Greek Testament Critical Exegetical Commentary - Alford
Rebuke not an elder, but intreat him as a father; and the younger men as brethren;Ch. 5:1-25.] General directions to him for governing the church.
1, 2.] Injunctions respecting his behaviour to the elder and younger of either sex.
πρεσβυτέρῳ] The reference to an office was called in question as early as Chrys. ἆρα τὸ ἀξίωμα νῦν φησιν; οὐκ ἔγωγε οἶμαι, ἀλλὰ περὶ παντὸς γεγηρακότος. This indeed is evident from the quadruple specification in these verses. So even Mack, though he maintains that the νεώτεροι of Acts 5:6 were official. Leo, as cited by Wiesinger, gives well the connexion with the last chapter: “quum supra scripsisset, nemini licere ex juventute Timothei ejus despiciendi occasionem sumere, nunc jam ipsum hortatur Timotheum, ut semper memor suæ νεότητος ita se gerat erga seniores uti revera deceat virum juniorem.” But this connexion must not be too closely pressed. Some important general instructions have intervened since the μηδείς σου τῆς νεότηος καταφρονείτω.
ἐπιπλήξῃς] Thus Il. μ. 211, Ἕκτορ, ἀεὶ μέν πώς μοι ἐπιπλήσσεις ἀγορῇσιν " ἐσθλὰ φραζομένῳ.
ἀλλὰ παρακάλει] ὡσανεὶ πρὸς πατέρα, φησί, προσενεχθείης ἁμαρτάνοντα, οὕτω πρὸς ἐκεῖνον διαλέγου, Chrys.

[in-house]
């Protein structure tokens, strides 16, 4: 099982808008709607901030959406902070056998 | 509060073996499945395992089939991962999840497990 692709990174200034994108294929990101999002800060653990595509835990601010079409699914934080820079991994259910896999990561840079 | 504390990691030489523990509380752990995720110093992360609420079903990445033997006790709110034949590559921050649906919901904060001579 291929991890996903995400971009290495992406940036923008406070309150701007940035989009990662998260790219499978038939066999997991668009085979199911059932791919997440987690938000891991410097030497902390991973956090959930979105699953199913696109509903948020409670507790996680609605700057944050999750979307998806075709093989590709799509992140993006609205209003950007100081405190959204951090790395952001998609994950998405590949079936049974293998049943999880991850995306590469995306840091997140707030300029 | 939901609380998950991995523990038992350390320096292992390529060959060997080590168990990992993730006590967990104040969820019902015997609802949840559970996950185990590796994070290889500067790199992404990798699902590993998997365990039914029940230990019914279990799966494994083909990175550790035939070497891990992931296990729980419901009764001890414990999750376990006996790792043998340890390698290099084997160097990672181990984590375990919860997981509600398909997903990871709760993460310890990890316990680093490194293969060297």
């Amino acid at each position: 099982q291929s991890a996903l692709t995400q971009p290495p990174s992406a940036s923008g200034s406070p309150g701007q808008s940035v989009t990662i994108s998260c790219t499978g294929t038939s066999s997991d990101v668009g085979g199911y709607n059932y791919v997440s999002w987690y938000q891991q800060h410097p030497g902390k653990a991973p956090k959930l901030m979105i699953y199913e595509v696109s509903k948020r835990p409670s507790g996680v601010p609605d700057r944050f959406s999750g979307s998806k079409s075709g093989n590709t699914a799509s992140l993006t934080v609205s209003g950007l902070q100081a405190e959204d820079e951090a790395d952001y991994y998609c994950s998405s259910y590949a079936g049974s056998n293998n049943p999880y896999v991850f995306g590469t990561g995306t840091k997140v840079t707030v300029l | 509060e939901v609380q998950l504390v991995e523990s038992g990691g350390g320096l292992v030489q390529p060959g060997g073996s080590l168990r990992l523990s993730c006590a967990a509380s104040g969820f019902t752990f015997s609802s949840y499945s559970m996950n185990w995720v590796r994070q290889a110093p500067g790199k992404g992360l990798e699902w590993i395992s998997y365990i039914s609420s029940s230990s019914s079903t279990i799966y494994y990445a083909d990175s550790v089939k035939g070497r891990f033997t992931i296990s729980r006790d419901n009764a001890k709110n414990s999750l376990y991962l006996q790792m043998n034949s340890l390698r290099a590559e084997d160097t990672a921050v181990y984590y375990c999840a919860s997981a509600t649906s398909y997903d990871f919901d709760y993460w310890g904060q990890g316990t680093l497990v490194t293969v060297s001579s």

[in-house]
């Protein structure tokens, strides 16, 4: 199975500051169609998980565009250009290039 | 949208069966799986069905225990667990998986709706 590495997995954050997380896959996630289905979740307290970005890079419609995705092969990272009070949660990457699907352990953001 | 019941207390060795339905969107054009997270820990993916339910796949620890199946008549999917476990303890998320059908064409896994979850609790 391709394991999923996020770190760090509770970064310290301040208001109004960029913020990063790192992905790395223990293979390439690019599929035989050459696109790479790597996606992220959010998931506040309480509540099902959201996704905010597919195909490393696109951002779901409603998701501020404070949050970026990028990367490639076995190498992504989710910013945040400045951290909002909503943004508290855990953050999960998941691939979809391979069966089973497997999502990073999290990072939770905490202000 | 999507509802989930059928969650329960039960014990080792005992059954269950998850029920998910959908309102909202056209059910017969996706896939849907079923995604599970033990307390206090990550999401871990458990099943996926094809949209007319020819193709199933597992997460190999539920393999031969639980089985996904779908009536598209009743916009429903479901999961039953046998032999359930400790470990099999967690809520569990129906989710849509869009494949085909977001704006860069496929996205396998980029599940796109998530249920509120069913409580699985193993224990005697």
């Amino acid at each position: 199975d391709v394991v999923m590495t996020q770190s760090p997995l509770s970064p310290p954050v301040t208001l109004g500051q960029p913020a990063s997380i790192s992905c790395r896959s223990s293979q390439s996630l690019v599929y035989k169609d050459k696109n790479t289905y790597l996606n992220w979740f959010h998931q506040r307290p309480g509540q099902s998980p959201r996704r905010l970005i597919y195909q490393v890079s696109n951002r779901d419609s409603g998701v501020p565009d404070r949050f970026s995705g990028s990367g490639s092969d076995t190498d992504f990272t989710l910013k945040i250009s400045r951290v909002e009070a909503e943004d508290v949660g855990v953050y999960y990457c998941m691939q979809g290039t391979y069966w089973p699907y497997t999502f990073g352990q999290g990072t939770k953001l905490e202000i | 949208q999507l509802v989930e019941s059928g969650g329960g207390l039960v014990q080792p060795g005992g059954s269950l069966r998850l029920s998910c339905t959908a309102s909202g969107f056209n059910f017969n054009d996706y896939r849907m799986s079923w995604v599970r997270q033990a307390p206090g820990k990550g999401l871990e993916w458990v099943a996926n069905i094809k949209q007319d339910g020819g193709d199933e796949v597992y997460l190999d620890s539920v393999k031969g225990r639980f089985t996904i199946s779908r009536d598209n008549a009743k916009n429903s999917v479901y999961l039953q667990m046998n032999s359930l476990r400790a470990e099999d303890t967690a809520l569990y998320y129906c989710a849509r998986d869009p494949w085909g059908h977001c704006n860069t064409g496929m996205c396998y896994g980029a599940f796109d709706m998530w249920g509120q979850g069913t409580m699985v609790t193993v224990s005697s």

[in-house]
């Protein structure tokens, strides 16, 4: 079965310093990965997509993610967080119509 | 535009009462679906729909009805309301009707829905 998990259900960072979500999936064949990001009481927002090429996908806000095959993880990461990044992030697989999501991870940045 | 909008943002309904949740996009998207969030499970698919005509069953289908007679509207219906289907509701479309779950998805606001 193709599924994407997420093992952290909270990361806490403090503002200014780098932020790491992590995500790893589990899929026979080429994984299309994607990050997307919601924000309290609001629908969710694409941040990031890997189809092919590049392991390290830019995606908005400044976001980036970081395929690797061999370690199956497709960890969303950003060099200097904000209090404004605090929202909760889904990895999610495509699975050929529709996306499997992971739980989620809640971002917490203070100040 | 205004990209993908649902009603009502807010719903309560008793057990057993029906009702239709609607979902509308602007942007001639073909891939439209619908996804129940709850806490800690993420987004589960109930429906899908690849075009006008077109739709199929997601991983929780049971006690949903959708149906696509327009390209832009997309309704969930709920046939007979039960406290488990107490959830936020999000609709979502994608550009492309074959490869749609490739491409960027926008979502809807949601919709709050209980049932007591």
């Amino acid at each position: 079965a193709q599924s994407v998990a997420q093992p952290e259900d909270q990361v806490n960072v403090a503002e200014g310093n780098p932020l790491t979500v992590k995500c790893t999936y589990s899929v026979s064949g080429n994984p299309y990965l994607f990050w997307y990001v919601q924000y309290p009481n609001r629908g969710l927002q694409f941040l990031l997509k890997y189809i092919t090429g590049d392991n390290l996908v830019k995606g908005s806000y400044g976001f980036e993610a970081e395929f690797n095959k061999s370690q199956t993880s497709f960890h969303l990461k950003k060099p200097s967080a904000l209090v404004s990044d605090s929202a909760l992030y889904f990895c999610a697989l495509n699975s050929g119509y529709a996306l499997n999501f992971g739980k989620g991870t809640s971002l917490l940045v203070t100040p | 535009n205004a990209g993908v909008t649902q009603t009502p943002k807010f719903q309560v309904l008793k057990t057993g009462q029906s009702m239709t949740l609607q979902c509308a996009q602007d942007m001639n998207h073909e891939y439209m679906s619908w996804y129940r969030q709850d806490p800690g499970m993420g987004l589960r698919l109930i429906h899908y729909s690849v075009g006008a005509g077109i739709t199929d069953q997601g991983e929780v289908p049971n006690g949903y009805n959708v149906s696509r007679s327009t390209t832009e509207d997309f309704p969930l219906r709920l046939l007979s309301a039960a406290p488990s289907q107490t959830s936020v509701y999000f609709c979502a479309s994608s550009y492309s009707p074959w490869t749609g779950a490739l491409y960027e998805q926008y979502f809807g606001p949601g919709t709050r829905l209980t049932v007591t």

νεωτέρους] understand παρακάλει. Thus the prohibition, μὴ ἐπιπλήξῃς, applies to all, all being included in the παρακάλει which is the other and adopted alternative.
ὡς ἀδελφούς] as on an equality with them, not lording it over them.
ὡς ἀδελφάς] ‘Hic respectus egregie adjuvat castitatem,’ Bengel. μηδὲ ὑποψίαν, φησί, δῷς. ἐπειδὴ γὰρ αἱ πρὸς τὰς νεωτέρας γενόμεναι ὁμιλίαι δυσκόλως διαφεύγουσιν ὑποψίαν, δεῖ δὲ γίνεσθαι παρὰ τοῦ ἐπισκόπου καὶ τοῦτο, διὰ τοῦτο “ἐν πάσῃ ἁγνείᾳ” προστίθησι. Chrys. See similar sentiments from profane writers in Wetst. The Commentators cite the apologist Athenagoras (legat. pro christ. 32, p. 310): καθʼ ἡλικίαν τοὺς μὲν υἱοὺς κ. θυγατέρας νοοῦμεν, τοὺς δὲ ἀδελφοὺς ἔχομεν καὶ ἀδελφάς· καὶ τοῖς προβεβηκόσι τὴν τῶν πατέρων καὶ μητέρων τιμὴν ἀπονέμομεν. “The rule of Jerome (Ep. 52 (2). 5, vol. i. p. 259) is simple: ‘omnes puellas et virgines Christi aut æqualiter ignora aut æqualiter dilige.’ ” Ellic.
3-16.] Directions concerning widows. This whole passage is somewhat difficult, and has been very variously understood. The differences will be seen below.
3. τίμα] Is this to be interpreted generally, ‘honour’ merely, or with reference to the context? The best guide to an answer will be what follows. If the command be merely to hold them in honour, why should the destitute be held in more honour than those who had families? The command χήρας τίμα would surely apply to all alike. But seeing that it does not apply to all alike, we must necessarily limit its general meaning to that particular in which the one would be honoured, and the other not. Thus without giving or seeking for an unusual meaning to τίμα, we may fairly interpret it of this particular kind of honour, viz. being inscribed on the Church’s κατάλογος (ver. 9) as a fit object of charitable sustenance. That such a roll existed in the very earliest days of the church, we know from Acts 6:1. Cf. also Ignat. ad Polyc. c. 4, p. 721 f.: Justin M. Apol. i. 67, p. 84: Euseb. H. E. vi. 43. Thus Huther and De W., and Ellic., after Grot., Calv., all.